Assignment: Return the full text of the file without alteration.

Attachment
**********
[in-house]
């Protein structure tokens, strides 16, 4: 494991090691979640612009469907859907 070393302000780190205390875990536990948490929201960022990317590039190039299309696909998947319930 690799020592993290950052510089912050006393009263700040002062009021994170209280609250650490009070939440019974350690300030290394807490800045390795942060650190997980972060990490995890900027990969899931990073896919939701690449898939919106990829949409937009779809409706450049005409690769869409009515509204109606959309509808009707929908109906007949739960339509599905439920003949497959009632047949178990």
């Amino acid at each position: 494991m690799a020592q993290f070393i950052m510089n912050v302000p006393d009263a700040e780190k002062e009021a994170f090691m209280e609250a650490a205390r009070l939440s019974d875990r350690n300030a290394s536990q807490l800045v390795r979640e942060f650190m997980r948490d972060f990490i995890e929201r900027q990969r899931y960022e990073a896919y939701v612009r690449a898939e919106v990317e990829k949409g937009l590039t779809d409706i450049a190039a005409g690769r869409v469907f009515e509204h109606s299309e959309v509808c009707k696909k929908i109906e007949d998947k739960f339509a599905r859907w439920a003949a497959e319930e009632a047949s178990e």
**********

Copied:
[in-house]
């Protein structure tokens, strides 16, 4: 494991090691979640612009469907859907 070393302000780190205390875990536990948490929201960022990317590039190039299309696909998947319930 690799020592993290950052510089912050006393009263700040002062009021994170209280609250650490009070939440019974350690300030290394807490800045390795942060650190997980972060990490995890900027990969899931990073896919939701690449898939919106990829949409937009779809409706450049005409690769869409009515509204109606959309509808009707929908109906007949739960339509599905439920003949497959009632047949178990």
């Amino acid at each position: 494991m690799a020592q993290f070393i950052m510089n912050v302000p006393d009263a700040e780190k002062e009021a994170f090691m209280e609250a650490a205390r009070l939440s019974d875990r350690n300030a290394s536990q807490l800045v390795r979640e942060f650190m997980r948490d972060f990490i995890e929201r900027q990969r899931y960022e990073a896919y939701v612009r690449a898939e919106v990317e990829k949409g937009l590039t779809d409706i450049a190039a005409g690769r869409v469907f009515e509204h109606s299309e959309v509808c009707k696909k929908i109906e007949d998947k739960f339509a599905r859907w439920a003949a497959e319930e009632a047949s178990e």